If you’re the adventurous type, teaching overseas can be quite attractive. Not only do you get to live in a new place and culture, but you may also find yourself at a school with many more perks than your average U.S. institution.

Benefits 
Obviously, one of the biggest benefits to teaching overseas is that you get to travel. However, be honest with yourself about this aspect of the job: apply to jobs in countries you’ll enjoy, since most schools ask for a minimum of a two-year contract. On the other hand, teaching abroad gives you a chance to expand your horizons and challenge yourself, so don’t rule it out just because of nerves.

Many schools overseas are privately run and cater to foreign students. For instance, you might come across the American School of Madrid, which caters to English-speaking students, or Canadian College Italy, which is geared toward Canadian, American, and international students. The benefit to this is that you’re likely to recognize the language, curriculum, and school norms of those institutions, as well as getting the chance to work with a diverse range of students. It’s common for schools to adopt the IB (International Baccalaureate) curriculum, as well, so if you’re not familiar with that, you’d do well to get up to speed on the program.

Another bonus to teaching overseas is having facilities that we don’t always enjoy in the U.S. Because many private schools cater to high-income populations, it’s not unusual to see schools with high-end sports complexes, student travel programs, lush campuses, and technologically equipped classrooms.

Your salary may be higher than what you’d get in the U.S., as well, and some schools will help you with rent, airfare (usually just for one round trip), health insurance, or pension funds. However, this is not a given: the cost of living in your chosen country affects how far your salary goes, as does how much you choose to save or spend on travel.

Drawbacks 
Leaving your family and friends is one of the biggest deterrents for those considering this teaching option. As mentioned, a select few schools will allow you to sign on with a one-year contract, but many require a two- or three-year agreement, meaning that unless you convince your family to come with you, you’ll see them sparingly for a couple years.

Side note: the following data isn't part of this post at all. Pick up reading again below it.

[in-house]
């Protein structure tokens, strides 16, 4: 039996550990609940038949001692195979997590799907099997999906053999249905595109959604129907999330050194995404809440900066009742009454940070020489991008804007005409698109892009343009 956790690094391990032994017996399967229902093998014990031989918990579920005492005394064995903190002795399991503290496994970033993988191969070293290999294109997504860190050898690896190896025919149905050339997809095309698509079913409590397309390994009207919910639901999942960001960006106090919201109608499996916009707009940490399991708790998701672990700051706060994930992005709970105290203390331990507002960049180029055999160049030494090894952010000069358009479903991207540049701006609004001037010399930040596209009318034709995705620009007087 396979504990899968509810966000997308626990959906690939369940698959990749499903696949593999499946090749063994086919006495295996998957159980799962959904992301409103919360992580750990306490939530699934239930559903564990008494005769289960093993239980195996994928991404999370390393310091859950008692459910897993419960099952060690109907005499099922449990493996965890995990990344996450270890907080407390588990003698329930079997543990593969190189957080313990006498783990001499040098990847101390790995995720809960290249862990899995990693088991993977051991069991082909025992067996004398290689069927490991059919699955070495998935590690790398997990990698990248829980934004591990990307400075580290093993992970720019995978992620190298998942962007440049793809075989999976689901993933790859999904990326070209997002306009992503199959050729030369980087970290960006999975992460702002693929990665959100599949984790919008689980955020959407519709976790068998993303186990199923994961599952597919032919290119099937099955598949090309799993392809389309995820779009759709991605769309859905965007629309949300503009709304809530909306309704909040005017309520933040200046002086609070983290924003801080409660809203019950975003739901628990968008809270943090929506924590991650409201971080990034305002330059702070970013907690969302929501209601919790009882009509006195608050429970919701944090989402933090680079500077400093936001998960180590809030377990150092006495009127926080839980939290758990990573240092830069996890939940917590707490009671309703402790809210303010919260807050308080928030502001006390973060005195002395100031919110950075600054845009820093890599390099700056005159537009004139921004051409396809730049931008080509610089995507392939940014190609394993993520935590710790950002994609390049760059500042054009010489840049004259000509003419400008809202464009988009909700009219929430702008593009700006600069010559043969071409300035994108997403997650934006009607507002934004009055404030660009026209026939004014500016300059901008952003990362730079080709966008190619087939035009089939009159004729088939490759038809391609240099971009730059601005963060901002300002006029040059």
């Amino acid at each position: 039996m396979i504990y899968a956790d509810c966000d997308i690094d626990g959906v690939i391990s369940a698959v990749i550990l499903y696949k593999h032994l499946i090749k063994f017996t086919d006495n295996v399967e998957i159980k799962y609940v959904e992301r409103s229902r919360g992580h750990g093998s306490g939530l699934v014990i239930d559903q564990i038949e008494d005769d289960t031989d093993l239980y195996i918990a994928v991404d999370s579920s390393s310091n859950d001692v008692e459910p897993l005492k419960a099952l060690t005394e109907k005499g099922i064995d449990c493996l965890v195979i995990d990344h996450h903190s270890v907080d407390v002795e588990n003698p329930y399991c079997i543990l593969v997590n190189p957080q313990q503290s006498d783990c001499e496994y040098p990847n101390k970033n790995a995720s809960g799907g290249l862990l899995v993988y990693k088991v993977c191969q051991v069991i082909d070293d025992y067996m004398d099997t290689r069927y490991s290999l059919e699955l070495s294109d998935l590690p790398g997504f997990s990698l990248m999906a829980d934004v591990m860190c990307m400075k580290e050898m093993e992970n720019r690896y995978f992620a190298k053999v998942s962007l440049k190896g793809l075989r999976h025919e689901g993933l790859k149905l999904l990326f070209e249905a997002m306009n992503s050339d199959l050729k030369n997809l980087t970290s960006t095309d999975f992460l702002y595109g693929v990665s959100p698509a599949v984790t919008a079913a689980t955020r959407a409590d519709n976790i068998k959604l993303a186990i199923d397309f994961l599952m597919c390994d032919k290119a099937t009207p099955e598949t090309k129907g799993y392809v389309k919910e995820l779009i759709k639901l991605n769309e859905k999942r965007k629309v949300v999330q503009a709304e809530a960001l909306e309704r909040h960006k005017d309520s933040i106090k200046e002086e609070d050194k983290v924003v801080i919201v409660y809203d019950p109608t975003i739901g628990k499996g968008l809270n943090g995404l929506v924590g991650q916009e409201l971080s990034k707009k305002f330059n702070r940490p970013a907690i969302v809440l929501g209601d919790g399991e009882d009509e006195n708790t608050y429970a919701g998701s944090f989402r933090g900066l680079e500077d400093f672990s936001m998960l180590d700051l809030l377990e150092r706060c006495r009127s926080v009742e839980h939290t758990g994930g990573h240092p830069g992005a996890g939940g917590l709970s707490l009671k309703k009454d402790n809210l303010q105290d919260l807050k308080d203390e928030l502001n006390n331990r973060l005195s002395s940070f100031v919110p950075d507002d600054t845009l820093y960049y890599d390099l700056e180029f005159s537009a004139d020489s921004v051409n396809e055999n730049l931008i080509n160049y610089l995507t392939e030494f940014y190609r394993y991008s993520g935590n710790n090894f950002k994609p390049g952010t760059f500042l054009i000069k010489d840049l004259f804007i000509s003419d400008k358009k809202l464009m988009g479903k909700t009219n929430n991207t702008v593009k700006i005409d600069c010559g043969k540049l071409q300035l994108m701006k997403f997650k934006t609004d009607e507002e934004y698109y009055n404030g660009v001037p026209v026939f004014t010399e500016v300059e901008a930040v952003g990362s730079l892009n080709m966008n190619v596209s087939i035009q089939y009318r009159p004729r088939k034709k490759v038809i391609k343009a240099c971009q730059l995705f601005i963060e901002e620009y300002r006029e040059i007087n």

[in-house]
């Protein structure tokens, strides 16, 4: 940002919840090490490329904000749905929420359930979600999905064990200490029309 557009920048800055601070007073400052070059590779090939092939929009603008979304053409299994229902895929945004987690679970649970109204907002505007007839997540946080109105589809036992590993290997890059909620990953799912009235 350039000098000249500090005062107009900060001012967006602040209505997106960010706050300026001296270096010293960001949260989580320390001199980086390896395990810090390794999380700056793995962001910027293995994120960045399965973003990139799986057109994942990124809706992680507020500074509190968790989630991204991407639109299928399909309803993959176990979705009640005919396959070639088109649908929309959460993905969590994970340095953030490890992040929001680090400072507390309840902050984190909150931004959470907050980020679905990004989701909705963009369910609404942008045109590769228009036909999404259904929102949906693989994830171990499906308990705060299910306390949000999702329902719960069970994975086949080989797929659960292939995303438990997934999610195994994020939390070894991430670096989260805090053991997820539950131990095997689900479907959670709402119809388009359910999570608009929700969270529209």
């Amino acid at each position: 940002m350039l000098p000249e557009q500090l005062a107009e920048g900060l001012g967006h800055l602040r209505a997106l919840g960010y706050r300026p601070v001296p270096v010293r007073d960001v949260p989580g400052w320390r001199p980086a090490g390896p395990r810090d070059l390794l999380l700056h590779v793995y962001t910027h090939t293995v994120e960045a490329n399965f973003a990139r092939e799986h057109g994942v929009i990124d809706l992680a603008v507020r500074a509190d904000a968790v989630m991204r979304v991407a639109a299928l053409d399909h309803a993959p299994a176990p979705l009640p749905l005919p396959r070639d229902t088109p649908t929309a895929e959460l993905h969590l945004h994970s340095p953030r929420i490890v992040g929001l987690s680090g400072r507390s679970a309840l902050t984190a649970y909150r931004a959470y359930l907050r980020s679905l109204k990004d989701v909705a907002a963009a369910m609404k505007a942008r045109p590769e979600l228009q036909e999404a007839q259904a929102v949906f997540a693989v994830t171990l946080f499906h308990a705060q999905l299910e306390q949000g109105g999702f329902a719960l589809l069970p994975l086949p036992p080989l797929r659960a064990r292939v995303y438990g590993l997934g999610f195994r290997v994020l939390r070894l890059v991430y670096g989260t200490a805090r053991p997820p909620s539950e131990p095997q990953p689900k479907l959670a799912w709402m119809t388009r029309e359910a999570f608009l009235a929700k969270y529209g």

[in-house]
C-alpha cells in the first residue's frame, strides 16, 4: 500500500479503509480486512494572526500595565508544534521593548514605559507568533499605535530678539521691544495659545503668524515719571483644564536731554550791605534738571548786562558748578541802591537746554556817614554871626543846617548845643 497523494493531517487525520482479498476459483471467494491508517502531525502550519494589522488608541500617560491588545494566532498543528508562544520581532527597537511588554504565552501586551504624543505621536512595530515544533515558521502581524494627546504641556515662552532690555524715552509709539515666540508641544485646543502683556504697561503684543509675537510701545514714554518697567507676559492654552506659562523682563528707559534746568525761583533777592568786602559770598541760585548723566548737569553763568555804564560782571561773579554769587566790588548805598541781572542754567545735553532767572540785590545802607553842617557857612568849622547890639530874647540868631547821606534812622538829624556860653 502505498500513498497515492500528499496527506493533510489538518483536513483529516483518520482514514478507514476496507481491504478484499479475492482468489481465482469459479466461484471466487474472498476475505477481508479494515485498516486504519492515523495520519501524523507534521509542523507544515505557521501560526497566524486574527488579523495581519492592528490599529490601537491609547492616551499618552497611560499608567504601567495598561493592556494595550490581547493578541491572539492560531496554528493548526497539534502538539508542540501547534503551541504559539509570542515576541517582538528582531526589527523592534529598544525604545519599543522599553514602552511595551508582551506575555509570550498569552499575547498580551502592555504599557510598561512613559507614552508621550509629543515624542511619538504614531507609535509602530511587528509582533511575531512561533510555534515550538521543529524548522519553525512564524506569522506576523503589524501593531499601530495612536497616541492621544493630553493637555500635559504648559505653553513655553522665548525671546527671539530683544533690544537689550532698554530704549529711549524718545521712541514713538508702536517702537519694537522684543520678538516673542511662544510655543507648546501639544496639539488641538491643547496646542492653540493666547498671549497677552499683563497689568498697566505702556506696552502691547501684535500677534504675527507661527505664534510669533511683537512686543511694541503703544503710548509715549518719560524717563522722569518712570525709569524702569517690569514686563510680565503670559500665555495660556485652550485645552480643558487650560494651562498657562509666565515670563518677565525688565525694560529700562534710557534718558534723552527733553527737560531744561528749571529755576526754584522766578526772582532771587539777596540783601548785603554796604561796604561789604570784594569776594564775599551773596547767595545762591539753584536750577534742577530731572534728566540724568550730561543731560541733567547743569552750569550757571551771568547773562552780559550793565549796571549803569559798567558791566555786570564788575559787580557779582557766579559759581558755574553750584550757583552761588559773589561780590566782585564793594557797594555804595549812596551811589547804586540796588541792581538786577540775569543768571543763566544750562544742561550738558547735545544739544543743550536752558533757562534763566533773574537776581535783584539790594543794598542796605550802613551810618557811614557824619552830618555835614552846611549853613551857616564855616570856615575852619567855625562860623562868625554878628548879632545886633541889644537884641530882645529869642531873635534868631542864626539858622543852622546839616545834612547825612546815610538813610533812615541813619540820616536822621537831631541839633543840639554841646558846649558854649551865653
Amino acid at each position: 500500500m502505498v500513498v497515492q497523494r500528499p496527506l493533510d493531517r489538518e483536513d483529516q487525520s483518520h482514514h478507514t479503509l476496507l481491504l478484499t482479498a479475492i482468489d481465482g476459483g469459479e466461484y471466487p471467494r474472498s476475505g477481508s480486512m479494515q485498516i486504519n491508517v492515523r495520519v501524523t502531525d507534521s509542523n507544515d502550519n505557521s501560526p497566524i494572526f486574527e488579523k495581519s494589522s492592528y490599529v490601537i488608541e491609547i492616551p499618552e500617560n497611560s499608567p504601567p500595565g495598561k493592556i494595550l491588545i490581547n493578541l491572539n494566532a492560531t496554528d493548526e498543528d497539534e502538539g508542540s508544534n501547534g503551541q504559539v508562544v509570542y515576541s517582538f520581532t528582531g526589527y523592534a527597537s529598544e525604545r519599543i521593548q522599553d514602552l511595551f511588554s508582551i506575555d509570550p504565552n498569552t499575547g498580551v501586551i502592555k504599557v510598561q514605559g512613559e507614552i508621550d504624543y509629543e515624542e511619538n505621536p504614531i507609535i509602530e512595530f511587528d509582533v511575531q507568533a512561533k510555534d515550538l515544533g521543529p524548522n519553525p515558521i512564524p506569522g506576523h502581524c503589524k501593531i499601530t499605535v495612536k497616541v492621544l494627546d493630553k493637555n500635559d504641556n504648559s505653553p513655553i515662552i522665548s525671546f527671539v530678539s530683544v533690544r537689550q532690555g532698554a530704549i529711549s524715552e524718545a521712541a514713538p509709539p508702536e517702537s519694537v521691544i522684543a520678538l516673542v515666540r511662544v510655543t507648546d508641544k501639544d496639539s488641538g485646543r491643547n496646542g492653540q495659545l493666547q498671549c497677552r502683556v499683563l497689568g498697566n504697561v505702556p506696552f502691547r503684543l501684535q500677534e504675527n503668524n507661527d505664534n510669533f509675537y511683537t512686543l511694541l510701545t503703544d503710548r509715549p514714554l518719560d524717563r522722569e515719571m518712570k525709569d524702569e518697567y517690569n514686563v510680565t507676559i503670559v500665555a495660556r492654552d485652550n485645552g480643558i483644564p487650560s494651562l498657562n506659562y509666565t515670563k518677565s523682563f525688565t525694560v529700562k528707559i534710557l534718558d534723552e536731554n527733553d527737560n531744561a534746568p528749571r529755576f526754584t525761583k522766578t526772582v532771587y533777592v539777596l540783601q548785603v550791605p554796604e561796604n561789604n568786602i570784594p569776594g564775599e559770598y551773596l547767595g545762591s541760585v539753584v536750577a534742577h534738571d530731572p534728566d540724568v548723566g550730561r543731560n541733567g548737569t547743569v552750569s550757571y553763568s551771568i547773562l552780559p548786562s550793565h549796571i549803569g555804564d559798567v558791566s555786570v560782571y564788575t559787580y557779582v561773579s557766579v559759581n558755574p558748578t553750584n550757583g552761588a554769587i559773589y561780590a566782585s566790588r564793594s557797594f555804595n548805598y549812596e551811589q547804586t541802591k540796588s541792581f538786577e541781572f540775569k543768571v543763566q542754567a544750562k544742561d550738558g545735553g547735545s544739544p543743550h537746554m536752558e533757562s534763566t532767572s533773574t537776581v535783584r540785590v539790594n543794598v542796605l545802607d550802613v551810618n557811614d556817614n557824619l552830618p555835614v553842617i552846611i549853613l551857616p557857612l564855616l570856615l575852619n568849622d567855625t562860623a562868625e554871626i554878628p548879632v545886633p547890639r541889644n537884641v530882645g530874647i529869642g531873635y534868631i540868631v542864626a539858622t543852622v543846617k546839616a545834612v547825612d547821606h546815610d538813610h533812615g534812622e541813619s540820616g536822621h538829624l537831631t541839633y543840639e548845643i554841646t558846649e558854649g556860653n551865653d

Job turnover is another consideration. Many international schools replace a high number of teachers each year, meaning that the remaining faculty must adjust to new colleagues or administrators every fall. This is a result of many people moving between international schools, looking for travel and new experiences, and because of younger teachers wanting to “try out” teaching abroad for a few years before going home. It’s not necessarily a bad thing– indeed, you may be one of those teachers who lives abroad for two years and then leaves– but is important to consider if you’re concerned about having a stable group of educators around you.

You’ll also want to think about the language and culture of any country you’re considering. It can be extremely isolating to not know how to communicate with those around you, and your cultural beliefs or assumptions may not jibe with those of your new country. Do some research on potential locations to get a sense of the following:

  • How is time viewed? Is punctuality valued?
  • How formal is the day-to-day culture in terms of dress or personal interaction?
  • What are common foods or meals?
  • How are foreigners viewed?

Knowing those few things will give you a better picture of whether you’ll be happy outside of your teaching hours. Though you still may experience some culture shock on arrival, you’ll be better prepared to deal with it. 

Basic Steps to Getting an International Job 
If you’ve decided to teach abroad, the next step is to set up a profile with an international recruiter. Several of the most reputable are:

  • Search Associates
  • Council of International Schools (CoIS)
  • International School Search (ISS)
  • Educators Overseas
  • Department of Defense Education Activity (DODEA)

By creating a profile with one or more of those organizations, you’re allowing schools to get in touch with you. You’ll also be able to easily express interest in openings. These recruiters, with the exceptions of the DODEA, charge a fee to sign up, but it’s worth it: especially with Search Associates and ISS, you’ll get personal attention and the chance to attend an international job fair, which greatly improves your chances of getting a position. It’s certainly possible to apply for jobs individually, but the majority of international schools use these sites to contact potential teachers.

You’ll also need to decide what area of the world, and what type of job, you’re looking for. Consider the political situation in various parts of the world, what languages you speak or are willing to learn, and whether you’re looking for a school with a particular kind of curriculum (IB, English National Curriculum, AP courses, etc).

Just as with a teaching job in the U.S., you’ll need at least a bachelor’s degree. Many private schools also require you to have a teaching license, but you can find schools that don’t require this. It’s also helpful, but not necessary, to have both experience living abroad as well as command of a second language.

If you’re selected for an interview, many schools will contact you via Skype, though some may be willing to interview by phone. Very few will require that you interview in person, though those do exist. For the best chances at a position, look in Asia and the Middle East; the most competitive positions are in Western Europe.

By Danielle Restuccia